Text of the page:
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Fabric for quality with needle and thread

Fabric for quality with needle and thread

Contributed by: Sandro Dühnforth, Chairman of the Association of Men’s Tailors

Even today, the “real” tailor-made suit stands in its aesthetic and cultural value as an example of the high-quality work of the men’s tailoring trade. At the same time, a suit made by a men’s tailor always guarantees a sustainable and high-quality product made of natural components such as wool, horsehair and stiff linen. The special craftsmanship skills of men’s tailors include – in addition to advice – taking measurements, creating an individual pattern, cutting by hand, joining the base and outer fabric by needle, thread and hand, dressing (ironing into shape) the fabric, correcting the garment during fittings and, of course, the proper care and repair of the finished garment.

Only 60 men’s tailoring businesses remain in Germany

The first heyday of purely artisanal men’s tailoring ended with the invention of the sewing machine in the mid-19th century. Nevertheless, the craft continued to exist nationwide until the 1960s. Whereas in 1949 there were still 45,506 tailoring businesses nationwide, there are currently only about 60 bespoke tailoring businesses left.

At the same time, the tailor-made suit is still considered the highest-quality and most individual version of the garment. The craftsmanship that goes into one of these pieces requires years of practice and a psychological intuition that work together to ensure that the finished garment fits the physique and character of its wearer. Thus, the job description has an artistic dimension as well as a purely economic one.

The role that the craft has always played in art and customs is significant: Icons such as Fred Astaire or Frank Sinatra and figures such as James Bond would have remained unthinkable in their effect without made-to-measure clothing. Countless other stage and film characters owe their credible portrayal to the craftsmanship with which their costumes have been tailored. Likewise, regional traditional costumes and carnival costumes are inseparable from the active craft of men’s tailors and thus continue to be a living everyday culture.

Discreet elegance for the new customer

The demands of the clientele have increased due to individualisation processes and fashion influences. Today’s tailors have to master a wide range of cuts, lines, patterns and colours. It is important to depart from one’s own ideal and to explore the customer’s style with empathy. The suit must form a symbiosis with the wearer and thus becomes a subtle means of communication. German men’s tailors work in the awareness of covering a particularly wide range of the demands their profession places on them.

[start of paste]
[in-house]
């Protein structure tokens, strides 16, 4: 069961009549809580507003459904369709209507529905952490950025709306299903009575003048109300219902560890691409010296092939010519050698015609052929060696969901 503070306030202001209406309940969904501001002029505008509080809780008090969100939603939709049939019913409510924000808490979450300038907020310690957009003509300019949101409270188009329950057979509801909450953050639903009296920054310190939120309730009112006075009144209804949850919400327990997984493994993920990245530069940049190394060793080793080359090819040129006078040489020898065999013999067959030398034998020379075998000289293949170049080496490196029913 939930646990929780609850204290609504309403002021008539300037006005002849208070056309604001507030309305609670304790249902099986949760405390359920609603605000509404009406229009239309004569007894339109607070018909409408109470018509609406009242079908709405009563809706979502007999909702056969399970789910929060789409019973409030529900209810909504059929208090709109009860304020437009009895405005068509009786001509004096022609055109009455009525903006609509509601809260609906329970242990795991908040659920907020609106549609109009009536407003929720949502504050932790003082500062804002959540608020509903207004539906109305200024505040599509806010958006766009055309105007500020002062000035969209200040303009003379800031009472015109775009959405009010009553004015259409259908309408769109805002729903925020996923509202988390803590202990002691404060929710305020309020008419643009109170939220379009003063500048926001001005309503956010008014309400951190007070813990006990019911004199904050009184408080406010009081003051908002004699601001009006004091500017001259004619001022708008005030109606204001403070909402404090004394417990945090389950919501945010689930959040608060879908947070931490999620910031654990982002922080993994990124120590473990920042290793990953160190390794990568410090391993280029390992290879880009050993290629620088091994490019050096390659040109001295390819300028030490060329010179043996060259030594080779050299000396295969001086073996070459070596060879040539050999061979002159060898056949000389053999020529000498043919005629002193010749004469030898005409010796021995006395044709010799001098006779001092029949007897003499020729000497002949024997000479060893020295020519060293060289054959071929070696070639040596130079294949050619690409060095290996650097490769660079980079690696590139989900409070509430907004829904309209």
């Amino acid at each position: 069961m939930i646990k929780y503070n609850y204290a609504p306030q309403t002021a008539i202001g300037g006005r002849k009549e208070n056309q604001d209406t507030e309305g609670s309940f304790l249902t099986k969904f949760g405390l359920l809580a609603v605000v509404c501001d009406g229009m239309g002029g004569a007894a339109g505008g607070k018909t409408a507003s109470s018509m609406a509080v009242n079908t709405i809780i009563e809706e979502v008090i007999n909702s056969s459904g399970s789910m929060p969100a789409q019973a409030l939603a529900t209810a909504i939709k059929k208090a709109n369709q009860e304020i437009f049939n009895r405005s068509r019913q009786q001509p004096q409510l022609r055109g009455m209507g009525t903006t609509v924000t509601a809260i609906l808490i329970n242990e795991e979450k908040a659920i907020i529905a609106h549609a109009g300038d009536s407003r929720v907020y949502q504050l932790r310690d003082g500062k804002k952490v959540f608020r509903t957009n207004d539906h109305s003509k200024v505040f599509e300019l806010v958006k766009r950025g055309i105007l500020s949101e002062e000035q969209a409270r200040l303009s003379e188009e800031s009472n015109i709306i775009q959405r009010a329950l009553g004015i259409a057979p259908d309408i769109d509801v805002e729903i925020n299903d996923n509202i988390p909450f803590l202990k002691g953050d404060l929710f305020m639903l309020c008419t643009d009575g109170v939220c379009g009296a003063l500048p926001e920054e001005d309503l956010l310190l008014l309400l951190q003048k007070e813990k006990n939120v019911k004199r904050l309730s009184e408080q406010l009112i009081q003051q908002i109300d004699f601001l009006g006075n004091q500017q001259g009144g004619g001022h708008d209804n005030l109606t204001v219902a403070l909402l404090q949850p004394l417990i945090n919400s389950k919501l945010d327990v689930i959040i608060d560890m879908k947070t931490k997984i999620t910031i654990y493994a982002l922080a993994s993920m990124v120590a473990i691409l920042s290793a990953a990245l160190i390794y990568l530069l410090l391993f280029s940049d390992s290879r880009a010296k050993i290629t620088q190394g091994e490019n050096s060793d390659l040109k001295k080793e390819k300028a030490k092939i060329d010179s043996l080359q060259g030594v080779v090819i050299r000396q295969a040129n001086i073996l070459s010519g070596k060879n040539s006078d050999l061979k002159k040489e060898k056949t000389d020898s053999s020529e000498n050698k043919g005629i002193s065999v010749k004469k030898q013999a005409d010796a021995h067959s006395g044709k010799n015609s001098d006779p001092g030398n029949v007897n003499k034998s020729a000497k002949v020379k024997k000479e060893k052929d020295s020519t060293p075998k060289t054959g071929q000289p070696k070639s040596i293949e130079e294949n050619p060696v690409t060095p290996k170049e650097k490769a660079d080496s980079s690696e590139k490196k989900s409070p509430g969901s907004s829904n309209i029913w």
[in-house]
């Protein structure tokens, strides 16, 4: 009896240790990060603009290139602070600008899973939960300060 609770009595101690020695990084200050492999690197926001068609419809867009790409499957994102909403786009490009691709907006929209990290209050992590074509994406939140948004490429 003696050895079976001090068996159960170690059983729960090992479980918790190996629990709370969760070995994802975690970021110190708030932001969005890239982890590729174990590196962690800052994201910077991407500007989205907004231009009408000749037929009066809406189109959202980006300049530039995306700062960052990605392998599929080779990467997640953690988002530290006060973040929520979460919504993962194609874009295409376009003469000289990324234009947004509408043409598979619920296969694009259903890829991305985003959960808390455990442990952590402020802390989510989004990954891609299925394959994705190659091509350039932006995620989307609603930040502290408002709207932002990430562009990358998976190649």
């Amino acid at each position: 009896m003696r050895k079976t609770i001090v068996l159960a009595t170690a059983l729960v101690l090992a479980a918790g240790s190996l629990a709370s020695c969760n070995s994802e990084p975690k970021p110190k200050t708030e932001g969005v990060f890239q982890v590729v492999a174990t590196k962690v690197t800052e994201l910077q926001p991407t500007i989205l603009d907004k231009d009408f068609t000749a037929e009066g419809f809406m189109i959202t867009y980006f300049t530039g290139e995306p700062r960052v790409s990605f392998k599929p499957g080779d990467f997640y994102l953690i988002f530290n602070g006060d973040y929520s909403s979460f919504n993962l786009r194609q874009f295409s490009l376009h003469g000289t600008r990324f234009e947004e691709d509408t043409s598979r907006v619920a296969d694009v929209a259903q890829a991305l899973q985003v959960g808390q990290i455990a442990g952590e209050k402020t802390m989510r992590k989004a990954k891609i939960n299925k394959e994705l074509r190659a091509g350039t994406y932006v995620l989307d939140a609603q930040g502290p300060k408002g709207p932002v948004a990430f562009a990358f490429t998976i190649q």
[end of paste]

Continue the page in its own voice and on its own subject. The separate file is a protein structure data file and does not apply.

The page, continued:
Nevertheless, most tailors base their work on a discreet concept of elegance. They concentrate on making many details as perfect as possible, details that are hardly noticeable in the end, but which make all the difference to connoisseurs. The perfect buttonhole, the impeccable sleeve fall and the hugging of the seam lines to the body are principles of the craft that have been passed down from master to apprentice for centuries.

Sisyphus in the men’s tailor

The classical businesses are also united in their approach by an ideal core: the constant striving for perfection in the knowledge that it can never be achieved. Firstly, the work done by hand can never be completely even; secondly, the finished garment must lie on the body with so many different activities, so that it does not appear perfect in all positions. Nevertheless, a men’s tailor will try to get as close as possible in terms of lines, materials and finish. In addition, the tailor always has to keep up with fashion developments and needs, so he has to learn with every piece. The motivation for all this can only come from passion, money alone is not enough.